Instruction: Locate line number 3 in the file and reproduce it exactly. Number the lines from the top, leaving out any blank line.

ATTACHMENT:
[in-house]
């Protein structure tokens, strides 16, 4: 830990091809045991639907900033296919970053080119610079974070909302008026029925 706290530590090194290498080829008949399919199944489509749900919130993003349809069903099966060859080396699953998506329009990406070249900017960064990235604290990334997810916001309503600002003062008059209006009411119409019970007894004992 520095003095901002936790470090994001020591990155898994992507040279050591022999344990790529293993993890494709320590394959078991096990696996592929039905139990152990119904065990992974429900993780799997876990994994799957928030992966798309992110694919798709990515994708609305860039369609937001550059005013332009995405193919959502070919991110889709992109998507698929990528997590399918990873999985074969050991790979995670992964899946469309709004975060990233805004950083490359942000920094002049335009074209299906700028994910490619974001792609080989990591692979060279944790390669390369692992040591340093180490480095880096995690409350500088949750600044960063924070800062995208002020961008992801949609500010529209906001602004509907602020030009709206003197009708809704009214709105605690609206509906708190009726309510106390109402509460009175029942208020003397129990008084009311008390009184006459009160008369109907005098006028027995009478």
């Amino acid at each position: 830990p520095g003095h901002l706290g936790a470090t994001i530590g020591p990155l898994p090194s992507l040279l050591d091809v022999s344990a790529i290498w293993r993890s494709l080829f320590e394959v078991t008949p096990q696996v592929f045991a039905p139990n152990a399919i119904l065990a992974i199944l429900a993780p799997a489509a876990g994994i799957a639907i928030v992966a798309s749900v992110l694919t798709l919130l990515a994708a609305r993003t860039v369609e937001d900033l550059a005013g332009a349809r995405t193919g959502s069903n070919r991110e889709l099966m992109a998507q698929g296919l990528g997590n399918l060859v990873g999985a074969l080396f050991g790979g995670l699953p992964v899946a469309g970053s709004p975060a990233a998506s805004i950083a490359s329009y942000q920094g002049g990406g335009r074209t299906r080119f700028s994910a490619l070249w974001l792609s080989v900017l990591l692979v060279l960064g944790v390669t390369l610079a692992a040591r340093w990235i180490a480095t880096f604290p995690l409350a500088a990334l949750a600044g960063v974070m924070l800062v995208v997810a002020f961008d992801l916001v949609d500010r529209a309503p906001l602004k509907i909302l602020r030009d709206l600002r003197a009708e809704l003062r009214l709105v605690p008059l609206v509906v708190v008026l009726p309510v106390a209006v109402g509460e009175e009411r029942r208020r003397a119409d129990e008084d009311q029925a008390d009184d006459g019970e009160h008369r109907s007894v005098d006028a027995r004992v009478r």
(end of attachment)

């Amino acid at each position: 830990p520095g003095h901002l706290g936790a470090t994001i530590g020591p990155l898994p090194s992507l040279l050591d091809v022999s344990a790529i290498w293993r993890s494709l080829f320590e394959v078991t008949p096990q696996v592929f045991a039905p139990n152990a399919i119904l065990a992974i199944l429900a993780p799997a489509a876990g994994i799957a639907i928030v992966a798309s749900v992110l694919t798709l919130l990515a994708a609305r993003t860039v369609e937001d900033l550059a005013g332009a349809r995405t193919g959502s069903n070919r991110e889709l099966m992109a998507q698929g296919l990528g997590n399918l060859v990873g999985a074969l080396f050991g790979g995670l699953p992964v899946a469309g970053s709004p975060a990233a998506s805004i950083a490359s329009y942000q920094g002049g990406g335009r074209t299906r080119f700028s994910a490619l070249w974001l792609s080989v900017l990591l692979v060279l960064g944790v390669t390369l610079a692992a040591r340093w990235i180490a480095t880096f604290p995690l409350a500088a990334l949750a600044g960063v974070m924070l800062v995208v997810a002020f961008d992801l916001v949609d500010r529209a309503p906001l602004k509907i909302l602020r030009d709206l600002r003197a009708e809704l003062r009214l709105v605690p008059l609206v509906v708190v008026l009726p309510v106390a209006v109402g509460e009175e009411r029942r208020r003397a119409d129990e008084d009311q029925a008390d009184d006459g019970e009160h008369r109907s007894v005098d006028a027995r004992v009478r």